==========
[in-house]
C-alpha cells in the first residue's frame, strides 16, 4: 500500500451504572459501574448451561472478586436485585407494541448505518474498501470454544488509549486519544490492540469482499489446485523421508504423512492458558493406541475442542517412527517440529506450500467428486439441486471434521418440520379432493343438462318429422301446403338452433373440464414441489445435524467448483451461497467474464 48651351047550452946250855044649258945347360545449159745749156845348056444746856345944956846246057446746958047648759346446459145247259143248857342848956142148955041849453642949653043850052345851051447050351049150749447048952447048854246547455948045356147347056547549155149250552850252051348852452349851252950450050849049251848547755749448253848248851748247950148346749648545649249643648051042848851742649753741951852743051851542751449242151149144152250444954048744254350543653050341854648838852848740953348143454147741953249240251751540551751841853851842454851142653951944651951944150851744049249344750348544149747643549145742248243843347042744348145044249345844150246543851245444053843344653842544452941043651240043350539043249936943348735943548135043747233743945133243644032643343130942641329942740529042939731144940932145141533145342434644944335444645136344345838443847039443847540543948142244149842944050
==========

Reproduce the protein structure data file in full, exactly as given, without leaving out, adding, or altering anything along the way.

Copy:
[in-house]
C-alpha cells in the first residue's frame, strides 16, 4: 500500500451504572459501574448451561472478586436485585407494541448505518474498501470454544488509549486519544490492540469482499489446485523421508504423512492458558493406541475442542517412527517440529506450500467428486439441486471434521418440520379432493343438462318429422301446403338452433373440464414441489445435524467448483451461497467474464 48651351047550452946250855044649258945347360545449159745749156845348056444746856345944956846246057446746958047648759346446459145247259143248857342848956142148955041849453642949653043850052345851051447050351049150749447048952447048854246547455948045356147347056547549155149250552850252051348852452349851252950450050849049251848547755749448253848248851748247950148346749648545649249643648051042848851742649753741951852743051851542751449242151149144152250444954048744254350543653050341854648838852848740953348143454147741953249240251751540551751841853851842454851142653951944651951944150851744049249344750348544149747643549145742248243843347042744348145044249345844150246543851245444053843344653842544452941043651240043350539043249936943348735943548135043747233743945133243644032643343130942641329942740529042939731144940932145141533145342434644944335444645136344345838443847039443847540543948142244149842944050